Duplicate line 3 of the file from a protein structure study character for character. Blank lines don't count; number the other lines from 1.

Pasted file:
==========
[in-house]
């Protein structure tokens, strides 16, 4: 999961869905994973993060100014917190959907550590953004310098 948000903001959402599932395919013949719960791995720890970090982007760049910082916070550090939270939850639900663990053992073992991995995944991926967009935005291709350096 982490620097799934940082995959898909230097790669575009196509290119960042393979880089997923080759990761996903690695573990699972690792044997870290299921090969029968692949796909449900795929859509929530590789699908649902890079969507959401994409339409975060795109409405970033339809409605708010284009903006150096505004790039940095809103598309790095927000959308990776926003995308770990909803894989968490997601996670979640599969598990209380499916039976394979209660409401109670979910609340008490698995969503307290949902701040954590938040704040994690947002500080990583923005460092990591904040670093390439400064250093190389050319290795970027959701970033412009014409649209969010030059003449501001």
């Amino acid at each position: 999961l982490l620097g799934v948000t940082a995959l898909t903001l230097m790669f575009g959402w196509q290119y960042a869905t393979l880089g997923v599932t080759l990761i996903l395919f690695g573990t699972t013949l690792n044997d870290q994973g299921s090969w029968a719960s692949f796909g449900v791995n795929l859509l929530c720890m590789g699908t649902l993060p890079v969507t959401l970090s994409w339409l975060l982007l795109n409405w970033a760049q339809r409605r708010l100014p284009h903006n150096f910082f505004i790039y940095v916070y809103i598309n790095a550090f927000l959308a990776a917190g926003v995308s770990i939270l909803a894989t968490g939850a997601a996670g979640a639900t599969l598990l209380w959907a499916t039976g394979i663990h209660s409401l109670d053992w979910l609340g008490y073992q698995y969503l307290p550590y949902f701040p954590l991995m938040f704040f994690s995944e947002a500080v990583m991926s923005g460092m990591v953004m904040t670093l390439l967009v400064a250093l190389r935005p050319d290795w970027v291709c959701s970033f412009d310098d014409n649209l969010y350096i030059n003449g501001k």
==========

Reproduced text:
């Amino acid at each position: 999961l982490l620097g799934v948000t940082a995959l898909t903001l230097m790669f575009g959402w196509q290119y960042a869905t393979l880089g997923v599932t080759l990761i996903l395919f690695g573990t699972t013949l690792n044997d870290q994973g299921s090969w029968a719960s692949f796909g449900v791995n795929l859509l929530c720890m590789g699908t649902l993060p890079v969507t959401l970090s994409w339409l975060l982007l795109n409405w970033a760049q339809r409605r708010l100014p284009h903006n150096f910082f505004i790039y940095v916070y809103i598309n790095a550090f927000l959308a990776a917190g926003v995308s770990i939270l909803a894989t968490g939850a997601a996670g979640a639900t599969l598990l209380w959907a499916t039976g394979i663990h209660s409401l109670d053992w979910l609340g008490y073992q698995y969503l307290p550590y949902f701040p954590l991995m938040f704040f994690s995944e947002a500080v990583m991926s923005g460092m990591v953004m904040t670093l390439l967009v400064a250093l190389r935005p050319d290795w970027v291709c959701s970033f412009d310098d014409n649209l969010y350096i030059n003449g501001k």